The 7 Habits of Highly Effective Project Managers–Habit 4: Think Win-Win



1. Introduction to Habit 4:   How to create a team that is teeming with ideas

Habits 1 through 3 are below the center of the diagram and are those habits leading one from being dependent to being independent, to being both an effective and efficient project manager. Habit 4 is above the center of the diagram and it starts you on the road towards being interdependent and creating a great project team.

To do this you will have to deal with stakeholders—customers, suppliers, project sponsors, other functional managers, and your team members. What spirit you use in negotiating will them determine how successful your team will be.

2. The Human Interaction Quadrant

Everybody going into a negotiation WANTS to win. But what happens when you interact with someone ELSE who wants to win? Then the psychological approach you take matters in deciding the outcome. Here are the four possibilities:

Figure 1. Human Interaction Quadrants

i. Win/Win (green)

This is a cooperative frame of mind, which goes beyond competition to reach a mutually satisfying outcome. This is the best interaction, both in the short run and it is also the most stable in the long run.

ii. Win/Lose (orange)

This is an authoritarian, “my way or the highway” approach which is used in situations of high competition or low trust. This may get its way temporarily, but it will build up a counterforce of resentment from the other party in the long run.

iii. Lose/Win (yellow)

This is capitulation, when you allow the other side to win. This may keep the peace temporarily, but the resentment it builds up leads to it being an unstable interaction in the long run.

iv. Lose/Lose (red)

This is “mutual assured destruction”, or when both parties are so willing to see the other side lose, that they are willing to forgo winning themselves. This is also unstable in the long-run because will engender resentment on both sides of the interaction.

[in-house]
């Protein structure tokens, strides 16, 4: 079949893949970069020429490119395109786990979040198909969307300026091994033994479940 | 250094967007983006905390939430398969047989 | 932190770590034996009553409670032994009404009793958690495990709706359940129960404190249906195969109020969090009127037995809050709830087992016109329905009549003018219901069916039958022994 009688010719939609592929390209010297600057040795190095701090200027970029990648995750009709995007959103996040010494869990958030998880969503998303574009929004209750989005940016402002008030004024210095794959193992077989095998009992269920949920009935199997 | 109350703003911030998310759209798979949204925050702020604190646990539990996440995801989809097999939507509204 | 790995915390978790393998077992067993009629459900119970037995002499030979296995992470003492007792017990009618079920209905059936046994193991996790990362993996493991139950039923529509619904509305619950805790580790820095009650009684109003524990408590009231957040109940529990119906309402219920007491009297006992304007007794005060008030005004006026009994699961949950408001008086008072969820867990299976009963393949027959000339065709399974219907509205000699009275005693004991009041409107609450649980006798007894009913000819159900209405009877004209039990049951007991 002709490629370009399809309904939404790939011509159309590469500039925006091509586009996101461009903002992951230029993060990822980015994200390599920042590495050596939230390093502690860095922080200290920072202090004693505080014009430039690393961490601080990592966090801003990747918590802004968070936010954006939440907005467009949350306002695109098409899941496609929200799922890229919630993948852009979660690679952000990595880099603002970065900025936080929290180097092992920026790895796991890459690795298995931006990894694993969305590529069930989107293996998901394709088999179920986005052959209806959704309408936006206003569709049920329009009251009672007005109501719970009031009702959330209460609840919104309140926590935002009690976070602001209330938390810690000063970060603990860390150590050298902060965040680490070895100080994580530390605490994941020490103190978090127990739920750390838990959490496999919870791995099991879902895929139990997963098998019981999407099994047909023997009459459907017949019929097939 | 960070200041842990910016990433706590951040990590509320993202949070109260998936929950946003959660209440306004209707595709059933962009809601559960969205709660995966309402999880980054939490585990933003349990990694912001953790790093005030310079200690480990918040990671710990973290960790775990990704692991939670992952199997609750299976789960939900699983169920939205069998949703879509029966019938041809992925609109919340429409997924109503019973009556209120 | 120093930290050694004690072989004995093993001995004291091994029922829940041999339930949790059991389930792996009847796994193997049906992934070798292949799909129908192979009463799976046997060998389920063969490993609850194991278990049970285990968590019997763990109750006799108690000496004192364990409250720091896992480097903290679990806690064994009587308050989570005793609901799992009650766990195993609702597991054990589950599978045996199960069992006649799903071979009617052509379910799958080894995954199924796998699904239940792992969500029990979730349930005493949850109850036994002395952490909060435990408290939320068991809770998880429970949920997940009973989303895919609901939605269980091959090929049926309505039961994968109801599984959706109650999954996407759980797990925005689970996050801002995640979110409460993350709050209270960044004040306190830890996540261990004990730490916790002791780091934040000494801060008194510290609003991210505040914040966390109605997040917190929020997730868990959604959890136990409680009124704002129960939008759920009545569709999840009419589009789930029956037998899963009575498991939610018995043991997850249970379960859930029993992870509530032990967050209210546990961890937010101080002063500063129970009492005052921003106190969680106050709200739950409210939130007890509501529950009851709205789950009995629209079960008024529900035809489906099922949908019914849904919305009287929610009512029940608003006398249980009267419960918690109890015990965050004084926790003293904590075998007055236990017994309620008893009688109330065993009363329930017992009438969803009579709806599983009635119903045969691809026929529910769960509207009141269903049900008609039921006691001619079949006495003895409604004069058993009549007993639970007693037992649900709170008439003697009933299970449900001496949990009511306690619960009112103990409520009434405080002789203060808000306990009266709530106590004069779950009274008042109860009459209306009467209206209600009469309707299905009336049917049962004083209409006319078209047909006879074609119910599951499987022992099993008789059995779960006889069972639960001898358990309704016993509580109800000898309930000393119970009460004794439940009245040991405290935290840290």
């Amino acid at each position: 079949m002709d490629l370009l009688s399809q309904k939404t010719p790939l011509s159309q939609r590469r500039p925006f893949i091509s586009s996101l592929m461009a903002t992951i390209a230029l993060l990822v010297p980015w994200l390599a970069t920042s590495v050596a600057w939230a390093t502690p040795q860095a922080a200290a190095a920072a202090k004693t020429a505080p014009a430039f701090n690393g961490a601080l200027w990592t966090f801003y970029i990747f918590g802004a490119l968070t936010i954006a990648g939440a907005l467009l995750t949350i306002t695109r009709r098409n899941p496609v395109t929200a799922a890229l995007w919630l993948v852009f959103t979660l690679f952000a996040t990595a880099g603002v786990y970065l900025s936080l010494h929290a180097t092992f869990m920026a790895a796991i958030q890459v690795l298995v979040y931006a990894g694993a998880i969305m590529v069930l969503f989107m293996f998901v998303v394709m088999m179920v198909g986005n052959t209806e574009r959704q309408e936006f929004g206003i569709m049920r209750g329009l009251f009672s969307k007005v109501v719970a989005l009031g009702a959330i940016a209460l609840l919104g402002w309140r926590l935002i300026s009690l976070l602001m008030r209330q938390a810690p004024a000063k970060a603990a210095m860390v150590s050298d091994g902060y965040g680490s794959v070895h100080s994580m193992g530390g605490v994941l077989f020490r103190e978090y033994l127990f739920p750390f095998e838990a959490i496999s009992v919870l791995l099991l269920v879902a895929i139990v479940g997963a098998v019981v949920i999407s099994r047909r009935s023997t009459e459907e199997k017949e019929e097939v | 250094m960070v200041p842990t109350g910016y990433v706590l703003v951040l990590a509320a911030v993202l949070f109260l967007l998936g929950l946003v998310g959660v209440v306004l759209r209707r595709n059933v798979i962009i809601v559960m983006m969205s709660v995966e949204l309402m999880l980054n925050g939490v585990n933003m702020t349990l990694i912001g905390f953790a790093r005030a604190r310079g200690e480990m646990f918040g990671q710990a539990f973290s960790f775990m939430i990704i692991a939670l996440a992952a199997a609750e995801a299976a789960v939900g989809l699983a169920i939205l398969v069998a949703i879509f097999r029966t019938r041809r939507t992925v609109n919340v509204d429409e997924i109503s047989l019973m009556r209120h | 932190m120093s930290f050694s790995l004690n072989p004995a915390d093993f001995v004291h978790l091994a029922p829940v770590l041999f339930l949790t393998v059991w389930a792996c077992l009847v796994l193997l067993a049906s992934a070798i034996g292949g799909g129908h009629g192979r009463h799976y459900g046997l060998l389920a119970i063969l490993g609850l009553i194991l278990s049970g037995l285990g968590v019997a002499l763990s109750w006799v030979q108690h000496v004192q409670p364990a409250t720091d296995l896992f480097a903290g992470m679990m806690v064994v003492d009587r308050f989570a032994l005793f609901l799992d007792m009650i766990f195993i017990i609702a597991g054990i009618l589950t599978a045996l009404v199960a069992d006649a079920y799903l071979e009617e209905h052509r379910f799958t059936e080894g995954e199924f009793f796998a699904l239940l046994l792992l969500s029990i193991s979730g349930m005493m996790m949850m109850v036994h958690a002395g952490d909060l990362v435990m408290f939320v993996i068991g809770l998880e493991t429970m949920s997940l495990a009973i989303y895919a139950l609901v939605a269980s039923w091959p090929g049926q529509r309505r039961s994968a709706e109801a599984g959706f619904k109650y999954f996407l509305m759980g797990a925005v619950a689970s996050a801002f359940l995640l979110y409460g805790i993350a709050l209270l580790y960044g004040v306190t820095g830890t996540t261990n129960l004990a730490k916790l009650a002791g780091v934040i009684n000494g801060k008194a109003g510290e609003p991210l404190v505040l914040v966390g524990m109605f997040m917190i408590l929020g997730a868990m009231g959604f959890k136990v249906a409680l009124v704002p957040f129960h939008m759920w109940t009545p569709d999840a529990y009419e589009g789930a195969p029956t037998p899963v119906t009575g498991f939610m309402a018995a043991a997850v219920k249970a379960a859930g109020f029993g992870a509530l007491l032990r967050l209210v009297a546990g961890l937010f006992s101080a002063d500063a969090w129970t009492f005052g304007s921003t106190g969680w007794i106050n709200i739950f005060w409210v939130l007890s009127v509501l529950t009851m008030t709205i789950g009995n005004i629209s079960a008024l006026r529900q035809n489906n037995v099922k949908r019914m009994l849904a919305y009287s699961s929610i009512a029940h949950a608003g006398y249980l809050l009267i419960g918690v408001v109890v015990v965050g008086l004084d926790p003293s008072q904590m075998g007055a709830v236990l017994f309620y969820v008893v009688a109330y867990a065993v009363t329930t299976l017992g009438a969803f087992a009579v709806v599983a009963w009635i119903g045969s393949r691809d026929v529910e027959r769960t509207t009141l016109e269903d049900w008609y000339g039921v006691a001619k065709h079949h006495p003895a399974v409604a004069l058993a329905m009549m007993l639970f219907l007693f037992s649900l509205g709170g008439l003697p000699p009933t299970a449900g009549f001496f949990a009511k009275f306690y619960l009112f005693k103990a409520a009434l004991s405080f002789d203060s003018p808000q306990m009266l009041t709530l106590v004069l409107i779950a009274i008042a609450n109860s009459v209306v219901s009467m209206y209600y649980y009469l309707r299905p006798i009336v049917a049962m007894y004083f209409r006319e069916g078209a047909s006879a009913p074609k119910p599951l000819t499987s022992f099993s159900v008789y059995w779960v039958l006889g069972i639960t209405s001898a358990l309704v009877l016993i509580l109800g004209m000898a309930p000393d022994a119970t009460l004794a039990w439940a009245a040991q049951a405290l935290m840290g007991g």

Those committed to the process of win/win, but who cannot reach an agreement will often prefer to disagree agreeably, which is described by Stephen Covey as a “win-win or no deal” paradigm, an even higher expression of the “win-win” mentality.

3. Creating a Win-Win Culture

How does one create a win-win culture on the project and in the organization?

By creating

Fig. 2 Five elements of a win-win culture

The five elements of a win-win culture are the CHARACTER of its members, their RELATIONSHIPS, and the AGREEMENTS they make with one another. These elements are supported by SYSTEMS and PROCESSES which encourage the win-win culture. Let’s take a look at these five elements in turn.

3-1. CHARACTER

Let’s expand the CHARACTER triangle to see the elements it contains.

Fig. 3. Elements of the win-win character

  • INTEGRITY is the character you get when you have a sense of self-awareness and self-worth. These are cultivated through habits 1 through 3.
  • MATURITY is the balance between personal courage of your own convictions and the consideration of the needs of others.